You only love twice!

There was something very familiar about the man I was marrying...

Published by: Amy Thompson
Published on: 17th February 2011

The framed picture I was putting in a box with the others had faded. It might have been 23 years since my wedding day, but I remembered it like it was yesterday. My white lace dress and veil, my hubby-to-be Malcolm at the altar with his mop of dark curls and a soppy grin…
We’d been so happy. ‘Where did it all go wrong?’ I sighed, tucking the box away in a cupboard. When we’d first married, we’d been totally in love. He’d worked as a van driver, and I’d got a job as a secretary.
Just a year later, we’d had our first daughter Rachel, followed by Kathryn, Becky and Samantha.
Malcolm had been a brilliant dad, always playing with the girls and helping with homework. We’d spent days at the park having family picnics. There were Christmas and birthday parties, holidays abroad…
But, as the years had worn on, and Malcolm had taken on more hours at work, we’d begun to drift apart.
To top it all, I’d constantly felt unwell. ‘I’m thirsty all the time,’ I’d moaned. ‘And I feel totally drained.’
But he hadn’t been the loving, sympathetic guy I’d married. Instead of being concerned, he used to shrug and grab his car keys on his way out to work.
‘Sure you’ll feel better soon,’ he’d say. His attitude hadn’t helped the mood swings I’d been getting, and soon we’d been arguing daily.
After 23 years, it was time to face facts – we’d grown apart. It happened to the best of couples. Telling the girls we were getting divorced hadn’t been easy. But they’d been mature about it. ‘You do argue a lot,’ Becky had said. ‘Maybe you’ll be happier apart.’
Being married to Malcolm wasn’t meant to be. We’d been in love once, but people change – they grow up. Feelings fade, just like photos. Shutting the cupboard door, I wondered what my future held…
In time, I moved on and started dating again. Then the year of my divorce, a check-up at the doctors revealed I had diabetes. ‘So that’s why I’ve been having mood swings and feeling so thirsty?’ I asked.
‘Yes,’ my doctor nodded. ‘But we can give you medication to help.’
It was a huge relief to know what was wrong. Soon I felt like my old self again. In fact, I felt so much like my old self, my mind often wandered to thoughts of Malcolm.
Our wedding pictures may have been locked away, but memories of him often popped into my head.
We even caught glimpses of each other at family occasions. Although we never talked, I always found myself thinking about him afterwards. When my daughter Kathryn, 33, visited, I asked after him. ‘How’s your dad doing?’ I probed.
‘Fine. He’s a driving instructor now.’
‘Oh right,’ I smiled.
‘He’d come back if you asked him,’ she said.
I blushed. ‘Don’t be daft,’ I said. ‘He’s with what’s-her-name. And even if he wasn’t, we’d drive each other crazy.’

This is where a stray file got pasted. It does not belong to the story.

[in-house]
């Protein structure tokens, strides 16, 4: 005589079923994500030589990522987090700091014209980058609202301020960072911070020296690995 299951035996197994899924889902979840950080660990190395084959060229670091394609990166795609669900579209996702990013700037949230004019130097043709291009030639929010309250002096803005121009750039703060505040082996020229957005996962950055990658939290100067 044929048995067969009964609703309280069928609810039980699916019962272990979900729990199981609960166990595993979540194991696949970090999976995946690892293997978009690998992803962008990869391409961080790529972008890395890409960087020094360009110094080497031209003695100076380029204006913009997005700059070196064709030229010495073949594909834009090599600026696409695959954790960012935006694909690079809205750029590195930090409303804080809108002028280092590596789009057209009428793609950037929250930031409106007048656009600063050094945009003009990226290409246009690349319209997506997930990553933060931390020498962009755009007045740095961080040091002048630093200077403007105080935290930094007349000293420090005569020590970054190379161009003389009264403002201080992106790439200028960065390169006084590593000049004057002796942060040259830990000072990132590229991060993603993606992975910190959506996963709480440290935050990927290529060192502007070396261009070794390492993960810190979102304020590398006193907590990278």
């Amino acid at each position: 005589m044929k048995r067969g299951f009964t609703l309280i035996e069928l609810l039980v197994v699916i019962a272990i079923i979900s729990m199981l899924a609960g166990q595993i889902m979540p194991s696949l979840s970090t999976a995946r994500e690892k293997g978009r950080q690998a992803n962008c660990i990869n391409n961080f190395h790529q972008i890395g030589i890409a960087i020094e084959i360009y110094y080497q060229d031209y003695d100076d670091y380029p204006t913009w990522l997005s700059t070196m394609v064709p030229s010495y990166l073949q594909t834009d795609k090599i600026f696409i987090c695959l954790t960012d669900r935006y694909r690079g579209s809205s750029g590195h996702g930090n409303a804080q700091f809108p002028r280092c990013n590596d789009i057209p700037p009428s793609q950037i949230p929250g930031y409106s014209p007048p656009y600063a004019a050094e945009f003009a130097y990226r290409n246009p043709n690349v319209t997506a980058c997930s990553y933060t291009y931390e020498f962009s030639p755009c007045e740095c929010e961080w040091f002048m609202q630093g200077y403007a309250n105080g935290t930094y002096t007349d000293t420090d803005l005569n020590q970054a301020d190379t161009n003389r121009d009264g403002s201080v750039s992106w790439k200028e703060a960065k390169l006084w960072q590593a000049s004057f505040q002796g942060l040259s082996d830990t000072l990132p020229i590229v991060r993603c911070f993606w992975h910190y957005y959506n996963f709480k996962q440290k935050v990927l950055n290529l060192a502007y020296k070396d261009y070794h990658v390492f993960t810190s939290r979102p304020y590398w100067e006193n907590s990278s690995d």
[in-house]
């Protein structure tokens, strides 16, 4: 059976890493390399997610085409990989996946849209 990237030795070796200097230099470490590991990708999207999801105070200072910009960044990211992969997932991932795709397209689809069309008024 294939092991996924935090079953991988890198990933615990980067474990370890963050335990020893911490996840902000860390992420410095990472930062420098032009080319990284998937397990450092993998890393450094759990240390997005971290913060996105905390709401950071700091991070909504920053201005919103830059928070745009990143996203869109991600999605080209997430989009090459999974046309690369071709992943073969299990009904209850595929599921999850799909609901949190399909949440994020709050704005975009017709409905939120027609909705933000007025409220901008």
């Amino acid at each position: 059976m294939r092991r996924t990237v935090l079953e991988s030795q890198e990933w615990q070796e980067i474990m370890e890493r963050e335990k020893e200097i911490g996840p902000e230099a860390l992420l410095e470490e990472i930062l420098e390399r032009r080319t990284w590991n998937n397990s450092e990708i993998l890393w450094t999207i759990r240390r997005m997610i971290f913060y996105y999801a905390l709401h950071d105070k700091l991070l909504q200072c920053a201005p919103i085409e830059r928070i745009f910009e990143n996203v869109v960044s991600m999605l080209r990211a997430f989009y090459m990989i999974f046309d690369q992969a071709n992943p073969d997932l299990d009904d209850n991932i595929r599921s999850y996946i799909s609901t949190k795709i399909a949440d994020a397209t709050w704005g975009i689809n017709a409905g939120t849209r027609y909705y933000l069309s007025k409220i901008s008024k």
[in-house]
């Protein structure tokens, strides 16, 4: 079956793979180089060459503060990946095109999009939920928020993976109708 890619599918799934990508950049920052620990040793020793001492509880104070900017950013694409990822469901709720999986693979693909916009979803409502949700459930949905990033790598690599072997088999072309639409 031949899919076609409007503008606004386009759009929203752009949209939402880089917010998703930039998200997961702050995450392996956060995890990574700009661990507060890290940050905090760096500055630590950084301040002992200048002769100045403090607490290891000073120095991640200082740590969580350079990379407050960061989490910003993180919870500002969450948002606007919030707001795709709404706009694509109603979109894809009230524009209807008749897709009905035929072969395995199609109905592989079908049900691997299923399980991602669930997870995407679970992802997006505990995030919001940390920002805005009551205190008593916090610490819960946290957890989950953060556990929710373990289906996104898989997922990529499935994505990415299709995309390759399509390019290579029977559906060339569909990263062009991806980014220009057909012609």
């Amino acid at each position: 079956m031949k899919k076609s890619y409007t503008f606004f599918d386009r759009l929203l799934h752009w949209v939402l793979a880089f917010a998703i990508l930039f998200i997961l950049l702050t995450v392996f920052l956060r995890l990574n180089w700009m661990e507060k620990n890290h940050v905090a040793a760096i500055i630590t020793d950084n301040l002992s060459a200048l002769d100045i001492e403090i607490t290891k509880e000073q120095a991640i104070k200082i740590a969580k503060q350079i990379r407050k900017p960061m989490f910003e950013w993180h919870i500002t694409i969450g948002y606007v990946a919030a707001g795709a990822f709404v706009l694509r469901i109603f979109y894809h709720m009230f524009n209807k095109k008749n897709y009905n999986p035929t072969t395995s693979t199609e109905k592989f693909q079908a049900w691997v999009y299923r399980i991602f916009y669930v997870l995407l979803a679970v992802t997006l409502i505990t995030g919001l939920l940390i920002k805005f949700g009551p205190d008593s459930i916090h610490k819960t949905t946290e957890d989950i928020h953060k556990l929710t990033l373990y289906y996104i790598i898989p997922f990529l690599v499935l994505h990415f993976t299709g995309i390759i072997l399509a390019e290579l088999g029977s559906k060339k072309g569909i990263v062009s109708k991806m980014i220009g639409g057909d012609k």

Kathryn rolled her eyes. ‘Both so stubborn,’ she said.
What was she on about? Malcolm had a girlfriend, we’d moved on with our lives. Even when Kathryn and Becky had babies, we went to see them at different times.
Then, seven years after we split, Becky, 30, announced she was getting married to her boyfriend David. ‘You look beautiful,’ I said as she got ready on her big day.
It wasn’t until after the ceremony I got a proper glimpse of Malcolm. Apart from having less hair, he still looked like the bloke I’d married all those years ago. While Becky and David had their first dance, I heard a familiar voice. ‘I’ll have a pint, please,’ Malcolm told the barman.
I turned around and our eyes met. It took all my strength to look away, but I couldn’t ignore the flutter of excitement in my tummy. Then it hit me – I still loved him!
Back home, I couldn’t stop thinking about that moment. I was sure I’d seen some longing in his eyes, too. ‘Don’t be stupid,’ I thought. ‘He’s happy with Brenda.’
That’s what I told myself, until I got a call from Kathryn. ‘Hi, Mum, I’ve just had Dad on the phone. He asked for your number.’
‘Why?!’ I spluttered.
‘Why do you think?’ she chuckled.
My heart skipped. Then I prickled with anger. ‘But he’s with Brenda!’
‘He split up with her after he saw you at Becky’s wedding.’
‘He did… really?’ I stammered.
‘Look,’ she sighed, ‘I know you both went through a lot. I also know true love when I see it.’
I sat in stunned silence. ‘For years you’ve asked about Dad, and he’s asked about you. It’s obvious you’re nuts about each other! We all thought you’d realise and get back together.’
Okay, maybe there was some truth to that. ‘Stop being stubborn and accept it. I’ll give Dad your number,’ she finished.
‘Okay,’ I murmured.Soon after, the phone rang.
‘Hi,’ said Malcolm. ‘I’m young, free and single… fancy a drink?’
I couldn’t help laughing. ‘You might be free and single, but you’re certainly not young!’ I teased.
After a catch-up, we agreed to meet at a local pub. By the end of the night, it was like old times. A few months later, Malcolm moved in with me.
At Kathryn’s house one night, I looked at my eldest grandson Owen, 10. ‘Nanny’s got a new boyfriend,’ I said. ‘Would you like to meet him?’
He nodded. Just then, Malcolm walked in. ‘There he is,’ I smiled.
‘Grampy?!’ gasped Owen.
‘Yep,’ I said. ‘What do you think?’
‘Brilliant!’ he beamed.
From then on, we were a happy family again. And at Rachel’s wedding in December 2009, Malcolm popped the question for the second time. ‘Will you marry me?’ he asked. ‘Again?’
Well, I knew what I was letting myself in for! ‘Why not?’ I beamed.
We married in July last year at Abergavenny register office. We had our daughters as bridesmaids, and four grandsons as pageboys.
It was different to our first wedding, but just as special. And as for the photos, no matter how much they fade over time, we’ve proved our love never will.
Sharon Lister, 54, Cwmbran, Gwent